Care requirements don't change once your orchid starts blooming: Keep it in a partially shaded area, water it once a week with tepid water, and fertilize it during growth months. The only thing you need to consider post-bloom now is how you want to manage your orchid. Myers says leaving the flower stalk intact will yield more flowers, however cutting it back to 1/2-inch above the leaves is best for the plant because it can restore used energy. This method, however, may delay a new cycle of blooms for a full year.

How to Keep Orchids Alive While You're on Vacation

When you travel, don't forget to make arrangements for someone to check in on and care for your orchid, Rogers says. If this isn't an option, you can place your plant in a bathtub on risers with water filled to just below the bottom of the pots, which will help increase humidity and lengthen the time between watering. "Orchids also love air circulation," Rogers says, so while you are away, you can try to place a fan closeby or ask a neighbor to give them fresh air during good weather.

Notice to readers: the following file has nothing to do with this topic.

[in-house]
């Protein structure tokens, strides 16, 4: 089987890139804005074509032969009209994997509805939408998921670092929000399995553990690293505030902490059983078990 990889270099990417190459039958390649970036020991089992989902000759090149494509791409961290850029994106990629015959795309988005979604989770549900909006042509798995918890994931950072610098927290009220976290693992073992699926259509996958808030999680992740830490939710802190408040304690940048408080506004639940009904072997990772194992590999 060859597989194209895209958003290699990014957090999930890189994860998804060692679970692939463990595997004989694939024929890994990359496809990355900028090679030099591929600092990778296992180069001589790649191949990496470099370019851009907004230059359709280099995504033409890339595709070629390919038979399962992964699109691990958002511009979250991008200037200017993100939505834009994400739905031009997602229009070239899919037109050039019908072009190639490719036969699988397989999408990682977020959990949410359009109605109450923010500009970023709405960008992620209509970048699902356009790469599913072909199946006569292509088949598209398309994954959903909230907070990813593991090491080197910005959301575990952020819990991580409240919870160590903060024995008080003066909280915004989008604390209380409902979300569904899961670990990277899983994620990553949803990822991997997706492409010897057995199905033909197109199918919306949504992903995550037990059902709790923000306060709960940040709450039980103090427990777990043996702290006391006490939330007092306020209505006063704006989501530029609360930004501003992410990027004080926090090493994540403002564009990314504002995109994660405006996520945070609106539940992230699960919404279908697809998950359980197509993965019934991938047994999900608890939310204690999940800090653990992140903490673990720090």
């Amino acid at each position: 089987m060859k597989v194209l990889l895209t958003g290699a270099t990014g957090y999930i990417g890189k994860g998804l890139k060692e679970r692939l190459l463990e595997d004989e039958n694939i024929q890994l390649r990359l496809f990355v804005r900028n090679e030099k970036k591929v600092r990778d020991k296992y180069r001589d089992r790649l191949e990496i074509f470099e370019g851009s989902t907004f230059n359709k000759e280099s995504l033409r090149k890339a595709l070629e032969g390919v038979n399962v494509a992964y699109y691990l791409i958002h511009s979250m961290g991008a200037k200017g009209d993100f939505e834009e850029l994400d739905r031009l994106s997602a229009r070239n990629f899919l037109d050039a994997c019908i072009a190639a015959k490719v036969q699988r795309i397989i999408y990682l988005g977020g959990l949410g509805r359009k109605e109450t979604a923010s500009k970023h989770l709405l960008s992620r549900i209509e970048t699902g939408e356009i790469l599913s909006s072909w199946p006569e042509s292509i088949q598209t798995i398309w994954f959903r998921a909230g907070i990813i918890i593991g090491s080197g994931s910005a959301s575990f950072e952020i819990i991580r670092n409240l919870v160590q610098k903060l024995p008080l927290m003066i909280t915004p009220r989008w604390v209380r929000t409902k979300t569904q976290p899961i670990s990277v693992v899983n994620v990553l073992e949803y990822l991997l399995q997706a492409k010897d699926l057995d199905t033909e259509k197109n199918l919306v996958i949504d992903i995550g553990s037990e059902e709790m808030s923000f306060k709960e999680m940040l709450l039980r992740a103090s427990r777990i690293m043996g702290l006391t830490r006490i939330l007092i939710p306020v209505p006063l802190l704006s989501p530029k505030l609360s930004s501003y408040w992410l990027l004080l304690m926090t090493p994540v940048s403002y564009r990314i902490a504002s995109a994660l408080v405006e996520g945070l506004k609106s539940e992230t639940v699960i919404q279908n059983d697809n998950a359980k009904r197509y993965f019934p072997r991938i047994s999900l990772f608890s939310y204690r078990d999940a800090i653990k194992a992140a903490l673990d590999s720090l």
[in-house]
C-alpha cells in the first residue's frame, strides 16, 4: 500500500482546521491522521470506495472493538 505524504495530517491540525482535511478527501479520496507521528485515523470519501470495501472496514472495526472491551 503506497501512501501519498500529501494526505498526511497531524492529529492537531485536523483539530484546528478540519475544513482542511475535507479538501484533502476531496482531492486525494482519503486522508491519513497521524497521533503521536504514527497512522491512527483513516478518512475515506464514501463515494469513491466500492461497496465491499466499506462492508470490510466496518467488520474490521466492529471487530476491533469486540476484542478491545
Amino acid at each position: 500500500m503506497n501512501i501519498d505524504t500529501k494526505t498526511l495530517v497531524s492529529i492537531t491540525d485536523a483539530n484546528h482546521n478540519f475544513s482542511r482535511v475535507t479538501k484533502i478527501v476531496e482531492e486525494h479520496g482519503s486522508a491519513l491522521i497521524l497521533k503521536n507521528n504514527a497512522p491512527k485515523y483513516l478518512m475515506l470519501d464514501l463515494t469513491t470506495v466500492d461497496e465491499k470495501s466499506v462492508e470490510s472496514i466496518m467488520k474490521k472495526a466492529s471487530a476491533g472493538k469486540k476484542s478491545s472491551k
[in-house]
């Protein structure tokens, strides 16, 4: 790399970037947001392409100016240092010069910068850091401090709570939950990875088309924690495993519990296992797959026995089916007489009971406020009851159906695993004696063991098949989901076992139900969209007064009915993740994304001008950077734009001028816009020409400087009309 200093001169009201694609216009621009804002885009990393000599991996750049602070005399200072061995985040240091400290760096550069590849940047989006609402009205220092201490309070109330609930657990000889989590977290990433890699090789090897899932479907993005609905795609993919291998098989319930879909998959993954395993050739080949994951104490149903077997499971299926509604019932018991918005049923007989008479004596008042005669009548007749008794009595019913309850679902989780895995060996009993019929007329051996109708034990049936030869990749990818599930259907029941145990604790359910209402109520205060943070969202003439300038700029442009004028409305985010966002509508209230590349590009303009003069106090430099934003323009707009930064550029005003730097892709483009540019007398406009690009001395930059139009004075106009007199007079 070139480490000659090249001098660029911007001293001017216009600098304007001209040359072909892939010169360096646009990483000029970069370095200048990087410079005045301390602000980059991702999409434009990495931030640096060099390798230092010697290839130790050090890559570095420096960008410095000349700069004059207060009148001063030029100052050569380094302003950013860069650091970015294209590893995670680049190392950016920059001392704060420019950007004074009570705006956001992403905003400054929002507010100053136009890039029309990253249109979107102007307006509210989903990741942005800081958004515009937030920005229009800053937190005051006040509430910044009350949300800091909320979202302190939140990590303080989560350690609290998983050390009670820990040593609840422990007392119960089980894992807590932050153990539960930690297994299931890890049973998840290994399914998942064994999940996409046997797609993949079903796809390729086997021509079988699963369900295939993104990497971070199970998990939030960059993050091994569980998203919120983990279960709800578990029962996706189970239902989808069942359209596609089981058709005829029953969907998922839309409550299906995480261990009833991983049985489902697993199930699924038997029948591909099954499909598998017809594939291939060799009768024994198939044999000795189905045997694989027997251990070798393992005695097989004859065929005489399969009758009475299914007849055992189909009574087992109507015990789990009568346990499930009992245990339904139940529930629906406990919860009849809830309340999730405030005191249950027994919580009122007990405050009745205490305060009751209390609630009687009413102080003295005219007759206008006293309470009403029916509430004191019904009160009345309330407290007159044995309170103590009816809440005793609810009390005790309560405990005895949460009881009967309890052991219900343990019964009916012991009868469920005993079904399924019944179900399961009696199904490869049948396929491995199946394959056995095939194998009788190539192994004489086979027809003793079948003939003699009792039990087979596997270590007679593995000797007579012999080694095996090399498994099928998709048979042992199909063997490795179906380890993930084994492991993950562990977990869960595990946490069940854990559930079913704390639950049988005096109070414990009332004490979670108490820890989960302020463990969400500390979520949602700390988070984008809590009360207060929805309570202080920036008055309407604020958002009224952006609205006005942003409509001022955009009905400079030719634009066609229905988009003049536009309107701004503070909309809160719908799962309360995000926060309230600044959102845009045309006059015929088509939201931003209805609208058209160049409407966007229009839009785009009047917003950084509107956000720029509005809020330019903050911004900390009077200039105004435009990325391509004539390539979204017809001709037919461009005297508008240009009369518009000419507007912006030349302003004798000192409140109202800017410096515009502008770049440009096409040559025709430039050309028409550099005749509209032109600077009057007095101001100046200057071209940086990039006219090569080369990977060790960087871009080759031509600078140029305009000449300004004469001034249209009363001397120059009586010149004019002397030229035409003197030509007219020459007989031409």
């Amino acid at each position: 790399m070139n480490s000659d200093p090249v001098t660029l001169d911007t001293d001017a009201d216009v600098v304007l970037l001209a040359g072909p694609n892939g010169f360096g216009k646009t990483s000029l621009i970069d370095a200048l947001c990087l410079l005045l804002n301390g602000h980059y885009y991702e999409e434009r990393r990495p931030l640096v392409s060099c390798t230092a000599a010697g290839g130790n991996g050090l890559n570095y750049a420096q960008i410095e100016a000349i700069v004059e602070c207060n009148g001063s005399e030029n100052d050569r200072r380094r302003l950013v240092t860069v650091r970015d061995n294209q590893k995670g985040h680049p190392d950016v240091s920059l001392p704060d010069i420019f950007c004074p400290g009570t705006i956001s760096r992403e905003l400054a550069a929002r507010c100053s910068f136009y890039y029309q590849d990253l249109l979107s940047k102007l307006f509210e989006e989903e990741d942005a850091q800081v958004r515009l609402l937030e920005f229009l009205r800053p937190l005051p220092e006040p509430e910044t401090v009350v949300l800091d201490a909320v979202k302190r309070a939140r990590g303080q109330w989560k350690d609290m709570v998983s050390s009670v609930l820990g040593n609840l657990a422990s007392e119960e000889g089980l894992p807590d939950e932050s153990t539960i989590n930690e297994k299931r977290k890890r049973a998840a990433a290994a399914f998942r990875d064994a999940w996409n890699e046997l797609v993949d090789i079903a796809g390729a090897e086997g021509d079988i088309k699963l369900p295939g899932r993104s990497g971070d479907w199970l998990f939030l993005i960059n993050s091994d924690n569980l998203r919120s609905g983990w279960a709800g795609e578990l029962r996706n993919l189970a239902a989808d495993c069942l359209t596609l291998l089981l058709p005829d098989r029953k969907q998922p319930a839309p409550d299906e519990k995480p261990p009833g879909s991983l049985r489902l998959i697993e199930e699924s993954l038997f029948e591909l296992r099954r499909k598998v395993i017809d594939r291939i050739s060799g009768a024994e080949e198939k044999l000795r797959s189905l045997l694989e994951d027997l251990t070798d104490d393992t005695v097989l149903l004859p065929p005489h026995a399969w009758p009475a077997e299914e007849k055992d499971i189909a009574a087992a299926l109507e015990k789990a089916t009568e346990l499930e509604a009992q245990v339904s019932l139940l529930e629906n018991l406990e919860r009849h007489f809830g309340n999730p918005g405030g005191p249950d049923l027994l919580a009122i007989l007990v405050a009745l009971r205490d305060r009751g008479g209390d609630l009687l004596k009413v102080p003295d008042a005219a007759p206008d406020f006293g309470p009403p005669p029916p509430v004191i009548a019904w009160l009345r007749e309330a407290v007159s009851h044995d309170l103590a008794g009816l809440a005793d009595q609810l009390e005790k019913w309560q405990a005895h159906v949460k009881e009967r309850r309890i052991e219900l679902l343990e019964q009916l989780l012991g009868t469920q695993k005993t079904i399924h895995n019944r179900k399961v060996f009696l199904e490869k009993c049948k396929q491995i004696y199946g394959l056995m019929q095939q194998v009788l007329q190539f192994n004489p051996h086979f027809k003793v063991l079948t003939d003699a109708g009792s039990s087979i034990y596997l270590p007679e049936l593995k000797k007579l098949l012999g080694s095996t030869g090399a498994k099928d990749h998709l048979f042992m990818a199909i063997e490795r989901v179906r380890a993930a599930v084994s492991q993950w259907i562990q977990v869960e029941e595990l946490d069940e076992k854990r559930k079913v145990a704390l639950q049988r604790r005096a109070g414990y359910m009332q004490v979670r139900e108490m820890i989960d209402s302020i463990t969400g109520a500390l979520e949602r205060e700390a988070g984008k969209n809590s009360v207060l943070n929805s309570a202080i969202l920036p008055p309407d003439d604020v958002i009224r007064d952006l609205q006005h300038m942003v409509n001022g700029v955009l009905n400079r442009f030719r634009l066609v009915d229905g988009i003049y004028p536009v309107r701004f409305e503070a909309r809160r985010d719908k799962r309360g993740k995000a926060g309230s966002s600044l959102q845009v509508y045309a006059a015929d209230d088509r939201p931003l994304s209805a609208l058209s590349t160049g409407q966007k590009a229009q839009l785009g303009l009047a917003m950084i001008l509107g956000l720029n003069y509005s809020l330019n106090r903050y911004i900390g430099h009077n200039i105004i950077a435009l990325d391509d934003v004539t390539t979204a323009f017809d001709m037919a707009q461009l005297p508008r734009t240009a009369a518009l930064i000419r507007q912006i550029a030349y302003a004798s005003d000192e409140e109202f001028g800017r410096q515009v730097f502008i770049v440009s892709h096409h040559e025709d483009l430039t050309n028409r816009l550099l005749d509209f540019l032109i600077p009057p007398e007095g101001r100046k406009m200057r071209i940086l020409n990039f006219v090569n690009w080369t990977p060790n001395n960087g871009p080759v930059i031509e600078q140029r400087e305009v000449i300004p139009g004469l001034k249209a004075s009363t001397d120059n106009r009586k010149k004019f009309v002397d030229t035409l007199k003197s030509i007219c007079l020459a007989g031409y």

How to Repot Your Orchid

Like other plants, orchids benefit from being repotted—and it's a necessary step if your plant becomes too big for its container or the roots begin to die. Myers says to repot your orchid after flowering, just as new leaves are forming.

  1. Take the orchid out of its old container and separate its roots from the old mix.
  2. Soak roots in water if some of the old planting mix won't separate.
  3. Hold the plant over the new pot, which should be just one pot size bigger than the existing vessel, and fill with fresh potting mix to cover the bottom roots.
  4. Water the repotted orchid and the surrounding mixture. 

You'll know it's time to repot your orchid when the roots have outgrown the pot or the growing mix has broken down. "If you have never done it, it can be intimidating the first time or two—but not only does it get easier, it can rejuvenate you as well as the plant," says David Horak, curator of the orchid collection at Brooklyn Botanic Garden. "Try to stick to a schedule of repotting at least every two to three years, or when the medium feels soggy or softer than it used to."